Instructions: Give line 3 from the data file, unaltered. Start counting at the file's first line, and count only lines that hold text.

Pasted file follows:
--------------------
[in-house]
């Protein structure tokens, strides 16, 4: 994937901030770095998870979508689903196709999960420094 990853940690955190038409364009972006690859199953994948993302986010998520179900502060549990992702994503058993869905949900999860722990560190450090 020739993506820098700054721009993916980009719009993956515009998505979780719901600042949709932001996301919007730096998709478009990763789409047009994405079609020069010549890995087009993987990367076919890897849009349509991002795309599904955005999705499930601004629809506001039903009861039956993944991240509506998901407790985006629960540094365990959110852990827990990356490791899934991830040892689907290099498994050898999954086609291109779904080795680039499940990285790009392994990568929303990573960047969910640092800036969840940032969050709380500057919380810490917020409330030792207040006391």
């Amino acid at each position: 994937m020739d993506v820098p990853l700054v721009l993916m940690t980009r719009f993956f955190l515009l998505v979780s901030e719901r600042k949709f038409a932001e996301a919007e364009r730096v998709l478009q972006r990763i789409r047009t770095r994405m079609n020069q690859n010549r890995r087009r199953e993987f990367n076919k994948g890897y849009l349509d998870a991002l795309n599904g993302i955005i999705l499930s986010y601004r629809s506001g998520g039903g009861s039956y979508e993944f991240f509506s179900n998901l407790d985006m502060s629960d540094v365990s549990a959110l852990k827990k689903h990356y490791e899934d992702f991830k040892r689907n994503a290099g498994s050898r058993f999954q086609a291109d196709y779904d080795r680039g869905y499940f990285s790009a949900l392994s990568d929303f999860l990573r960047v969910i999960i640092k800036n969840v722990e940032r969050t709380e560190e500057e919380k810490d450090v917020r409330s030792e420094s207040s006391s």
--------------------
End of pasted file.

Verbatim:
């Amino acid at each position: 994937m020739d993506v820098p990853l700054v721009l993916m940690t980009r719009f993956f955190l515009l998505v979780s901030e719901r600042k949709f038409a932001e996301a919007e364009r730096v998709l478009q972006r990763i789409r047009t770095r994405m079609n020069q690859n010549r890995r087009r199953e993987f990367n076919k994948g890897y849009l349509d998870a991002l795309n599904g993302i955005i999705l499930s986010y601004r629809s506001g998520g039903g009861s039956y979508e993944f991240f509506s179900n998901l407790d985006m502060s629960d540094v365990s549990a959110l852990k827990k689903h990356y490791e899934d992702f991830k040892r689907n994503a290099g498994s050898r058993f999954q086609a291109d196709y779904d080795r680039g869905y499940f990285s790009a949900l392994s990568d929303f999860l990573r960047v969910i999960i640092k800036n969840v722990e940032r969050t709380e560190e500057e919380k810490d450090v917020r409330s030792e420094s207040s006391s």